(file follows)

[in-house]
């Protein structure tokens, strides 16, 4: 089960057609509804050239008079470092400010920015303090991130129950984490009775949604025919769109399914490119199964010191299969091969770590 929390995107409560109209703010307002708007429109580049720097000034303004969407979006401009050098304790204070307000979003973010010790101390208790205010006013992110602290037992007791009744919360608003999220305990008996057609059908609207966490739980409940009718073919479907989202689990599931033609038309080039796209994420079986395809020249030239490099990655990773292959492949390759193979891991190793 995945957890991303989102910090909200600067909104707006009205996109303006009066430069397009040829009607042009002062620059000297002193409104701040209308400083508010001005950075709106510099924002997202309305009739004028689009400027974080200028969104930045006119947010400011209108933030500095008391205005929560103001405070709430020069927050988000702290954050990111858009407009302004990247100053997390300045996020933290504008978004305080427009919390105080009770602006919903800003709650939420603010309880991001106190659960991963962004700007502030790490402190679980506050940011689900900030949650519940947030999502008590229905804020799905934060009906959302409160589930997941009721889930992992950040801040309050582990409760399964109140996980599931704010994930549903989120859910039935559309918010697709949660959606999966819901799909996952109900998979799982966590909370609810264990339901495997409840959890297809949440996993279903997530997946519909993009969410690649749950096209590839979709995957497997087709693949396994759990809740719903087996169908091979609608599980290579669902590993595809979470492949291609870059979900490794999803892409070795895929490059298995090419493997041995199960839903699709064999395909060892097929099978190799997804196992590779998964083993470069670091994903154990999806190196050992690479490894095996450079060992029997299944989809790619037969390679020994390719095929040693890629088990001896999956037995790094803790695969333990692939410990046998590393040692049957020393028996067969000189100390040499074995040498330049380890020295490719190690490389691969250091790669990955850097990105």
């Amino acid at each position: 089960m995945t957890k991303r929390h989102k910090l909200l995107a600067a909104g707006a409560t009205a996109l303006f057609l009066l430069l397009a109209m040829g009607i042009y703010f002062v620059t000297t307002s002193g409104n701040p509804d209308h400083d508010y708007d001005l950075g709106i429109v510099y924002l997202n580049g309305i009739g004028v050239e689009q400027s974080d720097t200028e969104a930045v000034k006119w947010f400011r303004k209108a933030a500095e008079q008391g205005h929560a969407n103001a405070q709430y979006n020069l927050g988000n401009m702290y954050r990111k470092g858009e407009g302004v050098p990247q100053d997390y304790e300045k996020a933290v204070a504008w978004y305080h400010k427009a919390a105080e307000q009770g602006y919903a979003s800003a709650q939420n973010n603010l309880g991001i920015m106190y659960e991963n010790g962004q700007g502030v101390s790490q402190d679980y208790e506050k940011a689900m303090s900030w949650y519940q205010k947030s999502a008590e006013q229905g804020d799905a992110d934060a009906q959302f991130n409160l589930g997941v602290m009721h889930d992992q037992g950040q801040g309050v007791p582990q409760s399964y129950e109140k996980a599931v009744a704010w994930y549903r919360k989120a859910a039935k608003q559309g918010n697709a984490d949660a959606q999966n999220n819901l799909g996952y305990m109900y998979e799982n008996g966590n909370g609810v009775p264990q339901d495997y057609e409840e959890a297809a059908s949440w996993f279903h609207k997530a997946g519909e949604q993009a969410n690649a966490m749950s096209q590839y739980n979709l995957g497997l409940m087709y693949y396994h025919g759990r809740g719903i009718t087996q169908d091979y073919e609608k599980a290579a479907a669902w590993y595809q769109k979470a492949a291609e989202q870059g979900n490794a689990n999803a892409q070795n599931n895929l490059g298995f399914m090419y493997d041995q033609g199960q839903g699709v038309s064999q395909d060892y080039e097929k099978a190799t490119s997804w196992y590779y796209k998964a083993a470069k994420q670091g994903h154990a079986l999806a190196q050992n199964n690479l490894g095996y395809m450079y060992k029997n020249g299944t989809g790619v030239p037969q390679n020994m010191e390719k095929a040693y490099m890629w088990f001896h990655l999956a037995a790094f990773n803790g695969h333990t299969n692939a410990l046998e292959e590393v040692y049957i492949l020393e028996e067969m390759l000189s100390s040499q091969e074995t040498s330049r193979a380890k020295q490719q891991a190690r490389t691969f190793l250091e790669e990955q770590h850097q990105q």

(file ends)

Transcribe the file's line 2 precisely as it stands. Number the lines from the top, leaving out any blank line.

């Protein structure tokens, strides 16, 4: 089960057609509804050239008079470092400010920015303090991130129950984490009775949604025919769109399914490119199964010191299969091969770590 929390995107409560109209703010307002708007429109580049720097000034303004969407979006401009050098304790204070307000979003973010010790101390208790205010006013992110602290037992007791009744919360608003999220305990008996057609059908609207966490739980409940009718073919479907989202689990599931033609038309080039796209994420079986395809020249030239490099990655990773292959492949390759193979891991190793 995945957890991303989102910090909200600067909104707006009205996109303006009066430069397009040829009607042009002062620059000297002193409104701040209308400083508010001005950075709106510099924002997202309305009739004028689009400027974080200028969104930045006119947010400011209108933030500095008391205005929560103001405070709430020069927050988000702290954050990111858009407009302004990247100053997390300045996020933290504008978004305080427009919390105080009770602006919903800003709650939420603010309880991001106190659960991963962004700007502030790490402190679980506050940011689900900030949650519940947030999502008590229905804020799905934060009906959302409160589930997941009721889930992992950040801040309050582990409760399964109140996980599931704010994930549903989120859910039935559309918010697709949660959606999966819901799909996952109900998979799982966590909370609810264990339901495997409840959890297809949440996993279903997530997946519909993009969410690649749950096209590839979709995957497997087709693949396994759990809740719903087996169908091979609608599980290579669902590993595809979470492949291609870059979900490794999803892409070795895929490059298995090419493997041995199960839903699709064999395909060892097929099978190799997804196992590779998964083993470069670091994903154990999806190196050992690479490894095996450079060992029997299944989809790619037969390679020994390719095929040693890629088990001896999956037995790094803790695969333990692939410990046998590393040692049957020393028996067969000189100390040499074995040498330049380890020295490719190690490389691969250091790669990955850097990105």